New answers tagged

0

No downside known so far. Getting a booster shot after having received the Johnson & Johnson's Janssen COVID-19 Vaccine has been more thoroughly studied, as summarized in https://abcnews.go.com/US/jj-vaccine-doses-start-fauci/story?id=80620642 The data, which is not yet peer reviewed, also found that for J&J recipients, antibody levels were higher ...


0

"Equal viral load" can be rather misleading because it refers to peak measure at one point in time and in one spot (in "the nose", more precisely by nasopharyngeal probe.) There are a couple of counterpoints to this: At least, in monkey [models] of re-infections with SARS-CoV-2, there's differential response in the nose and in the lungs ...


3

Clinical Trials Initial safety data comes from the pre-approval clinical trials, as summarized by Male (2021): Note that pregnant women were not enrolled in the trials, and participants were asked to avoid conception, so these numbers are presumably of accidental pregnancies. Just eyeballing the results, there is no obvious difference in fertility or ...


0

You've answered your own question: ...the way our bodies develop protection and possible side effects are generally similar whether vaccines are given alone ... "Alone" (i.e. not at the same time) is what you're asking about. Regarding vaccines given together at the same time, that's OK too. According to an updated news story, the CDC has ...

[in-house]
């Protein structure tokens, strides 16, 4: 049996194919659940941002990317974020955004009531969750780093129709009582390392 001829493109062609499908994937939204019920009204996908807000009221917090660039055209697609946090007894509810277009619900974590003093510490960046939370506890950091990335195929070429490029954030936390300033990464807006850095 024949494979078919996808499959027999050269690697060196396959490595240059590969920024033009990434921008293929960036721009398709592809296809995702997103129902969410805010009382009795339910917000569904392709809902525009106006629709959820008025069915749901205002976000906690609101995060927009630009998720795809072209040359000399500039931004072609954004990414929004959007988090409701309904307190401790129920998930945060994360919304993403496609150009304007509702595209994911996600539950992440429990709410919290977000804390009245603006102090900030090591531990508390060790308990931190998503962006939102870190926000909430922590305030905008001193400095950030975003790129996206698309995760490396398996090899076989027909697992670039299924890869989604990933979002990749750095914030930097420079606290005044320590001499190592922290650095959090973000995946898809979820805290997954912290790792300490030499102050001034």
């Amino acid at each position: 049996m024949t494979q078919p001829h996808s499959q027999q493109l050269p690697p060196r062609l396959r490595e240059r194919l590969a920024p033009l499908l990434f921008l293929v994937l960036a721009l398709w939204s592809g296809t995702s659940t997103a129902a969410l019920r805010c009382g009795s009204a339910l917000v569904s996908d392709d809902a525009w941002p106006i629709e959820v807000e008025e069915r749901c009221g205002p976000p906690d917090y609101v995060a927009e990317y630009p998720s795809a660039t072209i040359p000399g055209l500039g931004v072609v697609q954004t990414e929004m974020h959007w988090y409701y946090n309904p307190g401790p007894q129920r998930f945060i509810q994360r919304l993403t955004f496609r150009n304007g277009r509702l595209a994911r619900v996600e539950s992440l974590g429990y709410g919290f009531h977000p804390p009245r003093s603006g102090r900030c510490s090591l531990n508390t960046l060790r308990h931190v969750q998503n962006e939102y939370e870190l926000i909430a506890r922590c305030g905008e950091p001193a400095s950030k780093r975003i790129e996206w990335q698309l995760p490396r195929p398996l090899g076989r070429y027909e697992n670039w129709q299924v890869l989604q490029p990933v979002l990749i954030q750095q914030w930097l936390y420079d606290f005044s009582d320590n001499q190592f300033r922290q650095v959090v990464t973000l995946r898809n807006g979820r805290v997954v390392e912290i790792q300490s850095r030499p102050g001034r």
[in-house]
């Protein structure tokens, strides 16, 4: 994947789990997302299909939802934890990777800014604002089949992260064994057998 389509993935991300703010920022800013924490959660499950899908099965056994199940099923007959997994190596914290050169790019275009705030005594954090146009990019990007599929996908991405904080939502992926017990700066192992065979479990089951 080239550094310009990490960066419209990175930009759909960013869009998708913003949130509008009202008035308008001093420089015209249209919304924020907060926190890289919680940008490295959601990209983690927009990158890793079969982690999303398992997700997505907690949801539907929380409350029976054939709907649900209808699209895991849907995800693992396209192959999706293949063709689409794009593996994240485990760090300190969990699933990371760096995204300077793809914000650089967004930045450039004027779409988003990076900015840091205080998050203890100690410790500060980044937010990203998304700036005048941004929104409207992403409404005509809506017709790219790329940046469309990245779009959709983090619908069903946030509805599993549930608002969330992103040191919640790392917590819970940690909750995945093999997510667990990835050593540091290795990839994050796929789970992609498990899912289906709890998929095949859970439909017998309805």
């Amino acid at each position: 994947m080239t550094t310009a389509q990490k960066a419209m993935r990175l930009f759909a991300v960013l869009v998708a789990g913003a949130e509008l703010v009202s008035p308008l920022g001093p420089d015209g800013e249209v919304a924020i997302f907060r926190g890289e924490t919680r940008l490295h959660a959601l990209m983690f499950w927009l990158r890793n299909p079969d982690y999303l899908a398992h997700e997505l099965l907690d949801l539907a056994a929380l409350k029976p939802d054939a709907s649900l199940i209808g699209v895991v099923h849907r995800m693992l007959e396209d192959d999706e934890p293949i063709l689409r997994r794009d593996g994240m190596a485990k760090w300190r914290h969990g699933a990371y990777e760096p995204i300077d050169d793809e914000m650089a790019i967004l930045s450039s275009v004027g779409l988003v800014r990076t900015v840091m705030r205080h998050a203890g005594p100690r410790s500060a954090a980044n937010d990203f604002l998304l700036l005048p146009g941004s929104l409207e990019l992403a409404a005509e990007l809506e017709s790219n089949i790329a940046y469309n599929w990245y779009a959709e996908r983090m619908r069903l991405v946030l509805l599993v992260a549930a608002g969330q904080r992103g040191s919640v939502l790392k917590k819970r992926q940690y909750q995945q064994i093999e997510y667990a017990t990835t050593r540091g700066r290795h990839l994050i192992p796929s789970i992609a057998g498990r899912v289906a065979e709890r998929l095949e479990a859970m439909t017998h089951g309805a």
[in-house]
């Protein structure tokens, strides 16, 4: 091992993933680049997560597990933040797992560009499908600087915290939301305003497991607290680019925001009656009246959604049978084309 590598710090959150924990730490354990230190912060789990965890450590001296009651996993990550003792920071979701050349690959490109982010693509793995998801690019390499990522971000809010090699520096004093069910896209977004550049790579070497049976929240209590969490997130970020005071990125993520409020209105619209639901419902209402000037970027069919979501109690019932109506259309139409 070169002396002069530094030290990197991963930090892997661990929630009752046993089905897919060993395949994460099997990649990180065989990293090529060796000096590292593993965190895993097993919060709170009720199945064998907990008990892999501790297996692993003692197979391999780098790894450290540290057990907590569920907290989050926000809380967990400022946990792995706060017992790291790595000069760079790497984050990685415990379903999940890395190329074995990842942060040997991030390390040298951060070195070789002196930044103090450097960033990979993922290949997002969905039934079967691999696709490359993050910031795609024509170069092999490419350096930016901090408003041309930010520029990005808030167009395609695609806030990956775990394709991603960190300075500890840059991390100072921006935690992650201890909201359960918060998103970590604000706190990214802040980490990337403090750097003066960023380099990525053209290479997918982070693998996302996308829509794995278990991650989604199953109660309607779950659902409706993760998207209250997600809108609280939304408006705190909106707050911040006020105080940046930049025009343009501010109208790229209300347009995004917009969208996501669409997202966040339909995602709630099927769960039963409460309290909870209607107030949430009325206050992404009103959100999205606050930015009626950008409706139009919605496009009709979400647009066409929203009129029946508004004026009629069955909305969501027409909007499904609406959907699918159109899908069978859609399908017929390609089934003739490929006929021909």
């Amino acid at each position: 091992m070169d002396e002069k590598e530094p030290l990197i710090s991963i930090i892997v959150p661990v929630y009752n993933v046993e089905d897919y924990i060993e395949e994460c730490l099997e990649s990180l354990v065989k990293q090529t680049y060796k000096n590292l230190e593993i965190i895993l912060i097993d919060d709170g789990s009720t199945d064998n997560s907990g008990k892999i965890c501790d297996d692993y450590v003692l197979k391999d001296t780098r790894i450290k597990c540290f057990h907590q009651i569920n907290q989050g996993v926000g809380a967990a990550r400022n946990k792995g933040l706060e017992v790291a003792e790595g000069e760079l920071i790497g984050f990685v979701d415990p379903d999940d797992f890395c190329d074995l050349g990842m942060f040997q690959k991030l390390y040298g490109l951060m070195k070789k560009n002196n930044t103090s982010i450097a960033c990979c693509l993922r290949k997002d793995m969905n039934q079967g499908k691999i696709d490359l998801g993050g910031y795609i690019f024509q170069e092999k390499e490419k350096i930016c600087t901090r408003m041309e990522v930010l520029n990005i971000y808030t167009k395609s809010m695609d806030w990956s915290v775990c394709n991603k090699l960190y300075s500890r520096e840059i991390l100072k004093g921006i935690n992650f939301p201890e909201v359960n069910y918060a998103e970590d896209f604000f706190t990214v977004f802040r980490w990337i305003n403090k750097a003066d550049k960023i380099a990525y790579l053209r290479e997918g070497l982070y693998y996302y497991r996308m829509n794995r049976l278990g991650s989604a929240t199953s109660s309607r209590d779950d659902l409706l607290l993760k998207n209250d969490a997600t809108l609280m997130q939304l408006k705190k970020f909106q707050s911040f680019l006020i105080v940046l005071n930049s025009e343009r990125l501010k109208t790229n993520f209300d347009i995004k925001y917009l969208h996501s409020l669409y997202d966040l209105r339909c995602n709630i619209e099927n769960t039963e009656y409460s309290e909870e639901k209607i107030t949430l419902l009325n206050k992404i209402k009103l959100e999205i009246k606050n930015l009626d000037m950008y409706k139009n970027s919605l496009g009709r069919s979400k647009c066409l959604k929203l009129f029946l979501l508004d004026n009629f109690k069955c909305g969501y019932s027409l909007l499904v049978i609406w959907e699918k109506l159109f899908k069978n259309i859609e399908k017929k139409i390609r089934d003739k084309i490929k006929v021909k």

0

Yes, it is safe and highly recommended to get a flu vaccine, with at least two weeks between getting a COVID vaccine (of any kind) and the flu vaccine, as mentioned here: And the Centers for Disease Control and Prevention advises that the flu vaccine is more important than ever this year, because it not only protects you and the people around you from ...


3

There is a 2016 study (Larson et al.) on 67 countries (Africa is underrepresented, but the rest of the continents have decent coverage). Regarding education it found that Any level of education elevates pro-vaccine views for importance, efficacy, and religious compatibility but not for vaccine safety. (I've cropped the table to the relevant part. It has ...


3

Carpiano et al (2019) found that lower parent education is associated with higher odds of being concerned about measles, mumps, and rubella (MMR) vaccination. Kumar et al (2016) discuss the link between vaccine hesitancy and the level of parental education. SES [socioeconomic status] [(parent education, household income)] differences in KAB [knowledge, ...


Top 50 recent answers are included